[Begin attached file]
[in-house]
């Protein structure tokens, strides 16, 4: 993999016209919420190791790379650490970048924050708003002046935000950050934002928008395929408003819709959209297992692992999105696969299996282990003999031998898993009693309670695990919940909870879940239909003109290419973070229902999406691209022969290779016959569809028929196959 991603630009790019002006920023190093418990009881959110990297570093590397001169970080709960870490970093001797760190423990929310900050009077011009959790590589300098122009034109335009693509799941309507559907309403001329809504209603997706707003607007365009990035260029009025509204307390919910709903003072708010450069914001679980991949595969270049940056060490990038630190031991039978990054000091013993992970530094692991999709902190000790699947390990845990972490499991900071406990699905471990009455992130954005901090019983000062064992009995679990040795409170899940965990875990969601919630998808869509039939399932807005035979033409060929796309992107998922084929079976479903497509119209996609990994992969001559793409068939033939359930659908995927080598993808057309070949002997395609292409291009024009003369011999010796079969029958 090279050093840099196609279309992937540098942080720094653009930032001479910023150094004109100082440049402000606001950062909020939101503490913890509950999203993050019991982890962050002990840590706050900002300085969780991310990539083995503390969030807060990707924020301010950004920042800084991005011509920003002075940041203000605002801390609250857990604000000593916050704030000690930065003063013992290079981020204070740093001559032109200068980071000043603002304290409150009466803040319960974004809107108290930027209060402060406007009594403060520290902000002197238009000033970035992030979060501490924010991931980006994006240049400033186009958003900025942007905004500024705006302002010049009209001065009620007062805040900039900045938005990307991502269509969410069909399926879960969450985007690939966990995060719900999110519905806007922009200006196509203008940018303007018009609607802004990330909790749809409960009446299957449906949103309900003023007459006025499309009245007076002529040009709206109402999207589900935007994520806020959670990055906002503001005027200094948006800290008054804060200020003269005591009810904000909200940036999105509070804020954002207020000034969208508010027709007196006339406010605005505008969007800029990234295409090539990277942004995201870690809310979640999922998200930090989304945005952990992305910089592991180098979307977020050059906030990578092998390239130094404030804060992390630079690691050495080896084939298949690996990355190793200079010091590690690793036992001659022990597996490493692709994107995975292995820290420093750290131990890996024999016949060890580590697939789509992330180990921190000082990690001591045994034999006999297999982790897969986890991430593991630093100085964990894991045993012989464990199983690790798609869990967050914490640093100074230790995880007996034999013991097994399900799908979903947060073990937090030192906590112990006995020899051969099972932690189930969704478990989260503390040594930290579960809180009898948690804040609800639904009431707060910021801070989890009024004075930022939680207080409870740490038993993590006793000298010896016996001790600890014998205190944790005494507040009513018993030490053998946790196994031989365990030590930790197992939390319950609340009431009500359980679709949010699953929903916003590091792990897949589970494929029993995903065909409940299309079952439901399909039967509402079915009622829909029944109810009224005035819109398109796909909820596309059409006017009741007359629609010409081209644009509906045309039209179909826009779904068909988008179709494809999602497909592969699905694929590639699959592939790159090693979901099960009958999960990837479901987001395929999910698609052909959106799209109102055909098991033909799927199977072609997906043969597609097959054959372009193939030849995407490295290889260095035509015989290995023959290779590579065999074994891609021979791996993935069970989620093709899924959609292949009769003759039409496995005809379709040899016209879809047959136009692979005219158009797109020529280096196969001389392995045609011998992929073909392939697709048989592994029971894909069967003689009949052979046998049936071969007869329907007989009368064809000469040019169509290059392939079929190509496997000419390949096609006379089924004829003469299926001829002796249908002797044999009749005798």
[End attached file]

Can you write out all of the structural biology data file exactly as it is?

[in-house]
């Protein structure tokens, strides 16, 4: 993999016209919420190791790379650490970048924050708003002046935000950050934002928008395929408003819709959209297992692992999105696969299996282990003999031998898993009693309670695990919940909870879940239909003109290419973070229902999406691209022969290779016959569809028929196959 991603630009790019002006920023190093418990009881959110990297570093590397001169970080709960870490970093001797760190423990929310900050009077011009959790590589300098122009034109335009693509799941309507559907309403001329809504209603997706707003607007365009990035260029009025509204307390919910709903003072708010450069914001679980991949595969270049940056060490990038630190031991039978990054000091013993992970530094692991999709902190000790699947390990845990972490499991900071406990699905471990009455992130954005901090019983000062064992009995679990040795409170899940965990875990969601919630998808869509039939399932807005035979033409060929796309992107998922084929079976479903497509119209996609990994992969001559793409068939033939359930659908995927080598993808057309070949002997395609292409291009024009003369011999010796079969029958 090279050093840099196609279309992937540098942080720094653009930032001479910023150094004109100082440049402000606001950062909020939101503490913890509950999203993050019991982890962050002990840590706050900002300085969780991310990539083995503390969030807060990707924020301010950004920042800084991005011509920003002075940041203000605002801390609250857990604000000593916050704030000690930065003063013992290079981020204070740093001559032109200068980071000043603002304290409150009466803040319960974004809107108290930027209060402060406007009594403060520290902000002197238009000033970035992030979060501490924010991931980006994006240049400033186009958003900025942007905004500024705006302002010049009209001065009620007062805040900039900045938005990307991502269509969410069909399926879960969450985007690939966990995060719900999110519905806007922009200006196509203008940018303007018009609607802004990330909790749809409960009446299957449906949103309900003023007459006025499309009245007076002529040009709206109402999207589900935007994520806020959670990055906002503001005027200094948006800290008054804060200020003269005591009810904000909200940036999105509070804020954002207020000034969208508010027709007196006339406010605005505008969007800029990234295409090539990277942004995201870690809310979640999922998200930090989304945005952990992305910089592991180098979307977020050059906030990578092998390239130094404030804060992390630079690691050495080896084939298949690996990355190793200079010091590690690793036992001659022990597996490493692709994107995975292995820290420093750290131990890996024999016949060890580590697939789509992330180990921190000082990690001591045994034999006999297999982790897969986890991430593991630093100085964990894991045993012989464990199983690790798609869990967050914490640093100074230790995880007996034999013991097994399900799908979903947060073990937090030192906590112990006995020899051969099972932690189930969704478990989260503390040594930290579960809180009898948690804040609800639904009431707060910021801070989890009024004075930022939680207080409870740490038993993590006793000298010896016996001790600890014998205190944790005494507040009513018993030490053998946790196994031989365990030590930790197992939390319950609340009431009500359980679709949010699953929903916003590091792990897949589970494929029993995903065909409940299309079952439901399909039967509402079915009622829909029944109810009224005035819109398109796909909820596309059409006017009741007359629609010409081209644009509906045309039209179909826009779904068909988008179709494809999602497909592969699905694929590639699959592939790159090693979901099960009958999960990837479901987001395929999910698609052909959106799209109102055909098991033909799927199977072609997906043969597609097959054959372009193939030849995407490295290889260095035509015989290995023959290779590579065999074994891609021979791996993935069970989620093709899924959609292949009769003759039409496995005809379709040899016209879809047959136009692979005219158009797109020529280096196969001389392995045609011998992929073909392939697709048989592994029971894909069967003689009949052979046998049936071969007869329907007989009368064809000469040019169509290059392939079929190509496997000419390949096609006379089924004829003469299926001829002796249908002797044999009749005798």